A Grand Guy: The Art and Life of Terry Southern [NOOK Book]

Overview

"When they're no longer surprised or astonished or engaged by what you say, the ball game is over. If they find it repulsive, or outlandish, or disgusting, that's all right, or if they love it, that's all right, but if they just shrug it off, it's time to retire."

-- Terry Southern

A Grand Guy

He was the hipster's hipster, the perfect icon of cool. A small-town Texan who disdained his "good ol' boy" roots, he bopped with the Beats, hobnobbed with Sartre and Camus, and called ...

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A Grand Guy: The Art and Life of Terry Southern

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Overview

"When they're no longer surprised or astonished or engaged by what you say, the ball game is over. If they find it repulsive, or outlandish, or disgusting, that's all right, or if they love it, that's all right, but if they just shrug it off, it's time to retire."

-- Terry Southern

A Grand Guy

He was the hipster's hipster, the perfect icon of cool. A small-town Texan who disdained his "good ol' boy" roots, he bopped with the Beats, hobnobbed with Sartre and Camus, and called William Faulkner friend. He was considered one of the most creative and original players in the Paris Review Quality Lit Game, yet his greatest literary success was a semi pornographic pulp novel. For decades, the crowd he ran with was composed of the most famous creative artists of the day. He wrote Dr. Strangelove with Stanley Kubrick, Easy Rider with Peter Fonda and Dennis Hopper, and worked on Saturday Night Live with a younger, louder breed of sacred cow torpedoers. He's a face in the crowd on the cover of Sgt. Pepper's Lonely Hearts Club Band (the guy in the sunglasses). Wherever the cultural action was, he was there, the life of every party -- Paris in the '50s, London in the swinging '60s, Greenwich Village, and Big Bad Hollywood. Brilliant, dynamic, irrepressible, he enjoyed remarkable success and then squandered it with almost superhuman excess. There was, and ever will be, only one Terry Southern.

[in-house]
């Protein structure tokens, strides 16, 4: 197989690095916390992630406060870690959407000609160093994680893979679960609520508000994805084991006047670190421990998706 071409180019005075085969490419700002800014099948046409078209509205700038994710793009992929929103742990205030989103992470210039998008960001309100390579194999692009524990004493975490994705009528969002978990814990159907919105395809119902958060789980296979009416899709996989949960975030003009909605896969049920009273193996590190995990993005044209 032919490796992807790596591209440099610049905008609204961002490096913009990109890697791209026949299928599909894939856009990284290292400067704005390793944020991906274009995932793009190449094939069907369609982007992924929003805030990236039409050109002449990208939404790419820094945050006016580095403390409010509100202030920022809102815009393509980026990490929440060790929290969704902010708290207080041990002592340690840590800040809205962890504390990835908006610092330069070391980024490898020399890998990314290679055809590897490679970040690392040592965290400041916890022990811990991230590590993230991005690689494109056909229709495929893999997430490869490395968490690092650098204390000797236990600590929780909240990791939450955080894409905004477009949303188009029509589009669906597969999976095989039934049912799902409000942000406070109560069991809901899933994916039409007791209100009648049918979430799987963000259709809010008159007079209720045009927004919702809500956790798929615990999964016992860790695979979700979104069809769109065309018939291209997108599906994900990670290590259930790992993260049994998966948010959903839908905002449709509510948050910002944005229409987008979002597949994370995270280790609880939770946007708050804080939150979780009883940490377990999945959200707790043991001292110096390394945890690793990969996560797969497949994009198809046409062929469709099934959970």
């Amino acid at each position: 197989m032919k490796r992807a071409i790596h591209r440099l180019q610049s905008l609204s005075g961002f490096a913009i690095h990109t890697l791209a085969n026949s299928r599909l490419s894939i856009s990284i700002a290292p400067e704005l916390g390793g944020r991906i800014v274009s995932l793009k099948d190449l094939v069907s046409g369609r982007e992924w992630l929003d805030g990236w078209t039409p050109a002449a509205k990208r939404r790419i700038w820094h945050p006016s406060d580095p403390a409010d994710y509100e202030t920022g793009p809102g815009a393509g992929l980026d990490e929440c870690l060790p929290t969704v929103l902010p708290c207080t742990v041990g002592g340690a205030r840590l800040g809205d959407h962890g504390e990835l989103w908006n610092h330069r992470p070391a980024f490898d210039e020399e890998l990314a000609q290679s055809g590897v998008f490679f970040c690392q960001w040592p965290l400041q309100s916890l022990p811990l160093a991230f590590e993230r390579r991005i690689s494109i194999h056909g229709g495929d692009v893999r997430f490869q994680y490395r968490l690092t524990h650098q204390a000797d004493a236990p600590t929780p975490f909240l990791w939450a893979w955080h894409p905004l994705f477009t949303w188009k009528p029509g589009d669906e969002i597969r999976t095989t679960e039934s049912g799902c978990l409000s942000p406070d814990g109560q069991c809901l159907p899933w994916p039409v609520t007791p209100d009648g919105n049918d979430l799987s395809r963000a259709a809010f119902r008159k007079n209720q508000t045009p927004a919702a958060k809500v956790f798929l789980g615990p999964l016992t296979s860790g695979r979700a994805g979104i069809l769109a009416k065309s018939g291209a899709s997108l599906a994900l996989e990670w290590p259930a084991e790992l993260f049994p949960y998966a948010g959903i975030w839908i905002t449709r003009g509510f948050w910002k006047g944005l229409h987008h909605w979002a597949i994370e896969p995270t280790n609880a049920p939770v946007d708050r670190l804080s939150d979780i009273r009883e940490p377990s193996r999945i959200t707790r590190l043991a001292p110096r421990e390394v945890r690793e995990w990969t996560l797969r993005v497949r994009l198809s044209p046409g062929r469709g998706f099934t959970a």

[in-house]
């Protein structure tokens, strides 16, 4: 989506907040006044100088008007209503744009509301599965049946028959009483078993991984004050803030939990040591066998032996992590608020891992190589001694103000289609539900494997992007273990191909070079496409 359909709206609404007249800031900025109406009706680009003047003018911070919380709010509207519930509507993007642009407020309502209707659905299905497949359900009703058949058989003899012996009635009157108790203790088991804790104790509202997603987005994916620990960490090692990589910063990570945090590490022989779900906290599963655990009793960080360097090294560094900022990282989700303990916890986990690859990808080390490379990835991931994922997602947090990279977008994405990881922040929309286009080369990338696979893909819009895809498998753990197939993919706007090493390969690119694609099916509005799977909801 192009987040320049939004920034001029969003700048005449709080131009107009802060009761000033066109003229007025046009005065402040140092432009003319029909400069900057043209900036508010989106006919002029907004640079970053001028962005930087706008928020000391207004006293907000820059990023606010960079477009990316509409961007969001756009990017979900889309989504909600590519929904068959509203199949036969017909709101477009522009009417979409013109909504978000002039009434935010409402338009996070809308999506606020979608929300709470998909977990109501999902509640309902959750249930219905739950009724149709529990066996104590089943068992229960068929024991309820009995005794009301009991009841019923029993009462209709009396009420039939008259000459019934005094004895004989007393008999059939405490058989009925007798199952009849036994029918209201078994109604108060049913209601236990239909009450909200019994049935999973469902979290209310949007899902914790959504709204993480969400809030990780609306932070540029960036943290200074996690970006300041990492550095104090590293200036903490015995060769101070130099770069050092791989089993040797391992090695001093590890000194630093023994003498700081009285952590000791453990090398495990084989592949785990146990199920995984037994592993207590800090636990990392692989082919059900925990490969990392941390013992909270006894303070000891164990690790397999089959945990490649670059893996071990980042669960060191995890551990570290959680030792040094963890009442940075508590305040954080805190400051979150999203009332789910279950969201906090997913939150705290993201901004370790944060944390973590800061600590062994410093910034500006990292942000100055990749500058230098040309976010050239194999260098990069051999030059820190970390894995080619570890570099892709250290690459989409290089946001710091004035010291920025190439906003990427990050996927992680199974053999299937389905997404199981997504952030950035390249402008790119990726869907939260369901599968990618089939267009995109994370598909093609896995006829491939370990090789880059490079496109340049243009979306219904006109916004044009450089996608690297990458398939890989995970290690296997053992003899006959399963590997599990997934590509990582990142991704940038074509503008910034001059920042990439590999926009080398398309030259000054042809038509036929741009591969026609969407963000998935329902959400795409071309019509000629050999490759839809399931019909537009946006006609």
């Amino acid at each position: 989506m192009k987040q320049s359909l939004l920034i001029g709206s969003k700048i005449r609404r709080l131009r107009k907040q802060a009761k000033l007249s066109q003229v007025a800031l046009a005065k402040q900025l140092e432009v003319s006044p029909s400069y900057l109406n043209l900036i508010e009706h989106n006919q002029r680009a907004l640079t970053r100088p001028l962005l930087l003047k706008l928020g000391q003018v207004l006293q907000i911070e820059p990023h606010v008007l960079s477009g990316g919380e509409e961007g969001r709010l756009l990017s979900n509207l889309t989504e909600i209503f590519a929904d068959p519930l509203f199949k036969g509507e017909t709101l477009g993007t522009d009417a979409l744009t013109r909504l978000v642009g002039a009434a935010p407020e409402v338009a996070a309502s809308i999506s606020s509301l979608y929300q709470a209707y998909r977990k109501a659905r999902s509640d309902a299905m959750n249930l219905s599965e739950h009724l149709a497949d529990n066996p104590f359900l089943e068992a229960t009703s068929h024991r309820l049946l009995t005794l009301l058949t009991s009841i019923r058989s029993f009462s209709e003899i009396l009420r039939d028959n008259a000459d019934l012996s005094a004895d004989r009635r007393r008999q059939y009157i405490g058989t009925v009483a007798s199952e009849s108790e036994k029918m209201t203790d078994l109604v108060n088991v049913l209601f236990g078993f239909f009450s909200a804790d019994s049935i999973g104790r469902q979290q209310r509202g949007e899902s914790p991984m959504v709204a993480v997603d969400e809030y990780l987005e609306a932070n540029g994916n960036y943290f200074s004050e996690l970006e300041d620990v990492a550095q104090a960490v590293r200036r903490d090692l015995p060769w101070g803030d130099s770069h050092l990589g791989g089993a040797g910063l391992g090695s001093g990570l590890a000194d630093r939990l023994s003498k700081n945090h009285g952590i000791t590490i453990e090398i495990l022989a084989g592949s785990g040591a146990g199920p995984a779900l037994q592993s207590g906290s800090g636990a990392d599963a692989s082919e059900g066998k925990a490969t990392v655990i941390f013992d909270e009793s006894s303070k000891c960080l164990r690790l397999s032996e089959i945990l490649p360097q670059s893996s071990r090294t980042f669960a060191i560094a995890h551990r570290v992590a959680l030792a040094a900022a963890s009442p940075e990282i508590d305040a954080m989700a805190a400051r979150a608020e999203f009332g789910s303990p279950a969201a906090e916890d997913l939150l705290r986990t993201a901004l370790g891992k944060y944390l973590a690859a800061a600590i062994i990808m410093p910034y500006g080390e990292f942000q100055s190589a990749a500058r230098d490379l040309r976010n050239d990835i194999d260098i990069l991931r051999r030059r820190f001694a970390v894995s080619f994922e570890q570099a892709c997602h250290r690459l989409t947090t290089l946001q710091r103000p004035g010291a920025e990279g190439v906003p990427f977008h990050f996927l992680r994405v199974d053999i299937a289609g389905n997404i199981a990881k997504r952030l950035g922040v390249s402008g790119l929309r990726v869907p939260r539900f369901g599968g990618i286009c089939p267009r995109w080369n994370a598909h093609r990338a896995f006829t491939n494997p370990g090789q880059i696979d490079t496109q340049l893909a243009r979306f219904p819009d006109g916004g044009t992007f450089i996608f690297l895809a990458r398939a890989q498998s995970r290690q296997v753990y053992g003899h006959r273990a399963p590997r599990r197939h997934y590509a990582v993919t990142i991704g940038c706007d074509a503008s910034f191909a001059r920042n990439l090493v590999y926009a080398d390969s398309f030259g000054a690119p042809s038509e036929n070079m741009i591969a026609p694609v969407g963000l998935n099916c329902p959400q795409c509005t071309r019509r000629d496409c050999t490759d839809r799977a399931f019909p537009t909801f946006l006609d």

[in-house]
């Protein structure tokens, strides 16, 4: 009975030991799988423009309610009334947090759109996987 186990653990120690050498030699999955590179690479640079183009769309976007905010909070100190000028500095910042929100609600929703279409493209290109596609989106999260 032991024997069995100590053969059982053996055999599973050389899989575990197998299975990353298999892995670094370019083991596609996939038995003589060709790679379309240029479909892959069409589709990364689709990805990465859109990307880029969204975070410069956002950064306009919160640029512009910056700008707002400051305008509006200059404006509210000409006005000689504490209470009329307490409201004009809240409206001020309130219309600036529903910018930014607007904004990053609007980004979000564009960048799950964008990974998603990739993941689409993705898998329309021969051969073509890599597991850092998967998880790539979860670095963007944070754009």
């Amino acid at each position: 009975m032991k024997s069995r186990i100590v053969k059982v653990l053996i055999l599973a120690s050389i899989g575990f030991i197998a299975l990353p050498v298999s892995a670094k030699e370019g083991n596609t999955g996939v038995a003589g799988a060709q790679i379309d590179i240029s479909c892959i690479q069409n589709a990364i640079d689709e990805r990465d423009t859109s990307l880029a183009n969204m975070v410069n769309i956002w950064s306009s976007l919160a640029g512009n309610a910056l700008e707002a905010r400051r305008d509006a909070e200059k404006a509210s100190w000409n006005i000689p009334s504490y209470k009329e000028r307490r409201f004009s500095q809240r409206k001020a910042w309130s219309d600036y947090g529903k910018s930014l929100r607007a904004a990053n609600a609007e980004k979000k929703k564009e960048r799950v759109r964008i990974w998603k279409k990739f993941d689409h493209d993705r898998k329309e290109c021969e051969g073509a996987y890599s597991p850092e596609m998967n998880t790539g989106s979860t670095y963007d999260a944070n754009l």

In a biography as vibrant and colorful as the life it celebrates, Lee Hill masterfully explores the high and low times of the unique, incomparable Terry Southern, one of the most genuine talents of this or any other age. Illuminating, exhilarating, and sobering, it is an intimate portrait of an unequaled satirist and satyrist whose appetite for life was enormous -- and whose aim was sure and true as he took shots at consumerism, America's repressive political culture, upper-class amorality, and middle-class banality. But more than simply the story of one man, here is a wide-screen, Technicolor view of a century in the throes of profound cultural change -- frorn the first chilly blasts of the Cold War and McCarthyism to the Vietnam era and the Reagan years; from Miles and Kerouac to the Beatles, the Stones, and beyond. And always at the center of the whirlwind was Terry Southern -- outrageous, unpredictable, charming, erudite, and eternally cool; a brazen innovator and unappreciated genius; and most of all, A Grand Guy.

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Product Details

  • ISBN-13: 9780062012838
  • Publisher: HarperCollins Publishers
  • Publication date: 6/22/2010
  • Sold by: HARPERCOLLINS
  • Format: eBook
  • Pages: 352
  • Sales rank: 839,325
  • File size: 483 KB

Meet the Author

Lee Hill has written and reported on literature, film, music, and popular culture for Scenario, The Guardian, Neon, and other publications in Canada, England, and the United States for more than a decade. He is the author of Easy Rider part of the British Film Institute's acclaimed Modern Classics series. He first interviewed Terry Southern in 1990, beginning a friendship that led to his book. Mr. Hill has spent the last few years living in Calgary, Alberta, Canada, and London.
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Sort by: Showing 1 Customer Reviews
  • Anonymous

    Posted February 8, 2001

    About #$%! Time!

    Terry Southern could have a book written just about his movie career. A true satirical genius, he was, and remains, a towering force in the 'quality lit' business.

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